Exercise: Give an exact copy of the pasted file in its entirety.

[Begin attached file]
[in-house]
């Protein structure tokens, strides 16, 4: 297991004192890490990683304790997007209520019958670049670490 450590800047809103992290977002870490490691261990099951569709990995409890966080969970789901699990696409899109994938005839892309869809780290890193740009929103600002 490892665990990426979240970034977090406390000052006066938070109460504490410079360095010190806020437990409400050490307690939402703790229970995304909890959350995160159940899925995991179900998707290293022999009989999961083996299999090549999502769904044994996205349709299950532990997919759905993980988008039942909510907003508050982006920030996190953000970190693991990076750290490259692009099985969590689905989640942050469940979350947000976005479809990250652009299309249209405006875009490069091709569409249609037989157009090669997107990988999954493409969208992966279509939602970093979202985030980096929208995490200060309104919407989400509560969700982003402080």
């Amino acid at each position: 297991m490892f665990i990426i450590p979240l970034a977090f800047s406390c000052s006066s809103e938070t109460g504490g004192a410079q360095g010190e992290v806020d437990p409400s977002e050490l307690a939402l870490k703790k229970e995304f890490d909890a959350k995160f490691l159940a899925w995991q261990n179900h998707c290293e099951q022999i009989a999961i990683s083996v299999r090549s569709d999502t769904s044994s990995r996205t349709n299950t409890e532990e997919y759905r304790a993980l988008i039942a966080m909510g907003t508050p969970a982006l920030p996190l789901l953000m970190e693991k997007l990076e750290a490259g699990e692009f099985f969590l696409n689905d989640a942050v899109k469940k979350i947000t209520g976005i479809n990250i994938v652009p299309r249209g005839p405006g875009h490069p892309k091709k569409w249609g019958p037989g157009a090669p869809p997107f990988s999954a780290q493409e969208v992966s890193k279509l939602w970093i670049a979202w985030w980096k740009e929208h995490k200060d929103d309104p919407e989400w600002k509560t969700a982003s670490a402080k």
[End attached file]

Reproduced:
[in-house]
């Protein structure tokens, strides 16, 4: 297991004192890490990683304790997007209520019958670049670490 450590800047809103992290977002870490490691261990099951569709990995409890966080969970789901699990696409899109994938005839892309869809780290890193740009929103600002 490892665990990426979240970034977090406390000052006066938070109460504490410079360095010190806020437990409400050490307690939402703790229970995304909890959350995160159940899925995991179900998707290293022999009989999961083996299999090549999502769904044994996205349709299950532990997919759905993980988008039942909510907003508050982006920030996190953000970190693991990076750290490259692009099985969590689905989640942050469940979350947000976005479809990250652009299309249209405006875009490069091709569409249609037989157009090669997107990988999954493409969208992966279509939602970093979202985030980096929208995490200060309104919407989400509560969700982003402080």
């Amino acid at each position: 297991m490892f665990i990426i450590p979240l970034a977090f800047s406390c000052s006066s809103e938070t109460g504490g004192a410079q360095g010190e992290v806020d437990p409400s977002e050490l307690a939402l870490k703790k229970e995304f890490d909890a959350k995160f490691l159940a899925w995991q261990n179900h998707c290293e099951q022999i009989a999961i990683s083996v299999r090549s569709d999502t769904s044994s990995r996205t349709n299950t409890e532990e997919y759905r304790a993980l988008i039942a966080m909510g907003t508050p969970a982006l920030p996190l789901l953000m970190e693991k997007l990076e750290a490259g699990e692009f099985f969590l696409n689905d989640a942050v899109k469940k979350i947000t209520g976005i479809n990250i994938v652009p299309r249209g005839p405006g875009h490069p892309k091709k569409w249609g019958p037989g157009a090669p869809p997107f990988s999954a780290q493409e969208v992966s890193k279509l939602w970093i670049a979202w985030w980096k740009e929208h995490k200060d929103d309104p919407e989400w600002k509560t969700a982003s670490a402080k």